TCL clipboards

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  • Introduction

    This is a library for TCL clipboards. Warning: The implementation is extremely simple, and not very robust.

    The idea is that you can store text in a buffer, manipulate it, and then send it to output. The buffer allows you to change, remove or insert text many times before producing the final output. This helps in situations where you want to write the text in a come-back-and-fix-it-later fashion. You do not need to know in advance exactly what you will want to output. With "puts" you do not have this flexibility, because when you "puts" something, it's gone.

    A text buffer in this library is called a clipboard. A clipboard is a tree of nodes. Each node can be one of the following:

    • A text node, containing plain freeform text.
    • A plug with a name. New nodes can be inserted into a plug (they become child nodes of the plug), and plugs can be emptied so you can alter their contents.
    • A reference to another clipboard. You can refer to the same clipboard multiple times. When generating code, this allows you to create a fragment of code once, and output it multiple times (sort of like a #define in C).

    You can insert new text into a plug, or remove the contents of a plug. Plugs are accessed by their name, which is assumed to be unique within a clipboard.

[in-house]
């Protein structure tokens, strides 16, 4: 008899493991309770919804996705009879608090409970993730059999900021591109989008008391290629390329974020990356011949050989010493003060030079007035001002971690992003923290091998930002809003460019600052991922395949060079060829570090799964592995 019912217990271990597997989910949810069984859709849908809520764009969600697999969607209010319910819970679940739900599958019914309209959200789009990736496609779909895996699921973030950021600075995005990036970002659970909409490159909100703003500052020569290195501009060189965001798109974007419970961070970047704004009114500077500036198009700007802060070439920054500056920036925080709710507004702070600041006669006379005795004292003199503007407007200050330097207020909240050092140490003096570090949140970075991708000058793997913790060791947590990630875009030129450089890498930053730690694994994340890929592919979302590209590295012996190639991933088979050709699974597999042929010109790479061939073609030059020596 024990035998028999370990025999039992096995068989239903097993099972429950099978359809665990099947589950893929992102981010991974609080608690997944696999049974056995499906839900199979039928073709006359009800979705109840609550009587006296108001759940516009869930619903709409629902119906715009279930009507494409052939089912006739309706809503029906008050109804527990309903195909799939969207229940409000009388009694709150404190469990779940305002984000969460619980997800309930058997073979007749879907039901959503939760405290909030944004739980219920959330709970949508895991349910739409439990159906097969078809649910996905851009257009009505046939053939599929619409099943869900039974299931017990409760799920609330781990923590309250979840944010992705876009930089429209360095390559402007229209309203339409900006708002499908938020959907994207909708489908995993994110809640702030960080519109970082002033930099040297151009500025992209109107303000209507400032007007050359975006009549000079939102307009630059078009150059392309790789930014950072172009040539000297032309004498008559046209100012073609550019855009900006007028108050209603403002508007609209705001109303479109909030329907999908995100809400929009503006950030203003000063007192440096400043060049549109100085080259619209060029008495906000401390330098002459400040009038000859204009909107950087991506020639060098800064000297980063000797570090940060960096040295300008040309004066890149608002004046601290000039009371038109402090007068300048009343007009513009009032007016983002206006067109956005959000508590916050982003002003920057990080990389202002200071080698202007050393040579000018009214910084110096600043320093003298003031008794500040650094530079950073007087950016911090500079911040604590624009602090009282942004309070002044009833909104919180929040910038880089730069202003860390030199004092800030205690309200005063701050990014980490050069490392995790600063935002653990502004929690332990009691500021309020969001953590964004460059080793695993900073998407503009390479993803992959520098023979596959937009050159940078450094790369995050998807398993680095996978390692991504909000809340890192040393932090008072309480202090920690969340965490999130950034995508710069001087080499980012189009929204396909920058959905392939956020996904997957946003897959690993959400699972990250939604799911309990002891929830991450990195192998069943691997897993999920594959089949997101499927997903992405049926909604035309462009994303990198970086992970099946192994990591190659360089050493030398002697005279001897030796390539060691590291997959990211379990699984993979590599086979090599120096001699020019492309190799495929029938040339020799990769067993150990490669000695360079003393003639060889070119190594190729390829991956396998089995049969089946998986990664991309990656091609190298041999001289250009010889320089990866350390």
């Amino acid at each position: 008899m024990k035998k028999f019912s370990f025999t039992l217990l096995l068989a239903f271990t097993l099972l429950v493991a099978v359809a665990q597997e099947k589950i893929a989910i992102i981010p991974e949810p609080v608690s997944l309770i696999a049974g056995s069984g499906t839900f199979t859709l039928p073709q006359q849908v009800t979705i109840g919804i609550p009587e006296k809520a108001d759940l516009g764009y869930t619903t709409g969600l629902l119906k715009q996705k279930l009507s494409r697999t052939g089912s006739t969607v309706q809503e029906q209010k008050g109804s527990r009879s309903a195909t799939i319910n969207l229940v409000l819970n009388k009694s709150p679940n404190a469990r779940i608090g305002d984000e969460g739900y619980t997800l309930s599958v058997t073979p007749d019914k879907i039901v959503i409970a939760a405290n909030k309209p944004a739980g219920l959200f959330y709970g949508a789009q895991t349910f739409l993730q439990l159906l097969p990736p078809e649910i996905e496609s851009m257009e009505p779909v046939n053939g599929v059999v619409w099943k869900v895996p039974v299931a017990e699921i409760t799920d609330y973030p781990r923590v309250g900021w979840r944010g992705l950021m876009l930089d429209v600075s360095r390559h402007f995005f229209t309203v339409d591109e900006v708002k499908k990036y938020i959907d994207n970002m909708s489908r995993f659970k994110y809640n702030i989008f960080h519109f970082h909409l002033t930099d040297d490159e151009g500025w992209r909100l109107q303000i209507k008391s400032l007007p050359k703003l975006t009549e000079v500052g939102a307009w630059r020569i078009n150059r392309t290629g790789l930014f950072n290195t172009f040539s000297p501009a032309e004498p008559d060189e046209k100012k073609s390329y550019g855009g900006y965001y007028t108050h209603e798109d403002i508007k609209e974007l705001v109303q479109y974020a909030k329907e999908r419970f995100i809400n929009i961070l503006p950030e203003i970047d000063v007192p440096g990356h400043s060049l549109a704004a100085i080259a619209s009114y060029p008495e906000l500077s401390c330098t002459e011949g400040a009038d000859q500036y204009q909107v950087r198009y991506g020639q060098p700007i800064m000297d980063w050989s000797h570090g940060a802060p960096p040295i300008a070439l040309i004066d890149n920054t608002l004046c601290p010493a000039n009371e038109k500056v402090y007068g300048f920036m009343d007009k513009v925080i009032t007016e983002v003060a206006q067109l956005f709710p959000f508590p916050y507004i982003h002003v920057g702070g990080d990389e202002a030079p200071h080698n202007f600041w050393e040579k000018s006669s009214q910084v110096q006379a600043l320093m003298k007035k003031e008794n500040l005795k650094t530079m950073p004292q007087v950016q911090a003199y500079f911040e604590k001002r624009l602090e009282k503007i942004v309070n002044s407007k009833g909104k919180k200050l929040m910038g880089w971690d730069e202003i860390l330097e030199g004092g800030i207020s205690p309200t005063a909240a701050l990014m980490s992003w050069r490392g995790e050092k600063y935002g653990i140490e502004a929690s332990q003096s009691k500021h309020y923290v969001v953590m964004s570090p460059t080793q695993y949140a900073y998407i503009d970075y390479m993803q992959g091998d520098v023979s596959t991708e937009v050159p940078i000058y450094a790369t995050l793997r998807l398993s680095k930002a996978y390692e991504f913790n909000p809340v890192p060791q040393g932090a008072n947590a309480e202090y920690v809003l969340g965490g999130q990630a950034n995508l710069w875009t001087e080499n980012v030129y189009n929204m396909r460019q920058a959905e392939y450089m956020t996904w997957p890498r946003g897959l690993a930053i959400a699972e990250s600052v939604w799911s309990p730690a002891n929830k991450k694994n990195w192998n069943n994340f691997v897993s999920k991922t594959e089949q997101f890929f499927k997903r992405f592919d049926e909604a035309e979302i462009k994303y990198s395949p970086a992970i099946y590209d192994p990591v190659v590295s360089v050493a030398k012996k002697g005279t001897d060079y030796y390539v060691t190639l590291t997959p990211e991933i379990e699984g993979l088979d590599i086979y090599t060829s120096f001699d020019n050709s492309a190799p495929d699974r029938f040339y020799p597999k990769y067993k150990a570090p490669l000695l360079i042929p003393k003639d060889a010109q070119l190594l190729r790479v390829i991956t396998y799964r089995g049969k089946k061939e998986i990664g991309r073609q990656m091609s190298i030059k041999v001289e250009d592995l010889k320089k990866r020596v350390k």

When the clipboard is finally printed to output, the tree is traversed depth-first and all encountered text is printed. References to other clipboards are printed in the same way, recursively.

    Although conceptually a clipboard is a tree, it is implemented in TCL as an array. The names of plug points are the entries into the array. These names are mapped to a list of nodes, each of which is a tuple starting with a specific letter: 't' for text nodes, 'p' for plugs, 'r' for references.

    Refer to the examples to see how it all works:

    • example1.tcl: Using the basic clipboard procedures.
      The output of running this script is in out1.txt.
    • example2.tcl: Using a more intuitive interface, we build nested structures in which the clipboard text is stored.
      The output of running this script is in out2.txt.
    • example3.tcl: Gives a brief impression of how clipboards can be used in code generation (in this case, generating a C++ class).
      The output of running this script is in out3.txt.


    Download area

    You can browse the implementation on-line, or download the entire thing in one tarball:

    • lib_clip.tcl contains the implementation of the clipboard arrays. For its use, see example1 above.
    • syn_clip.tcl offers a more intuitive interface for working with clipboards. For its use, see example2 above.
    • clip-0.1.tgz is the tarball for linux.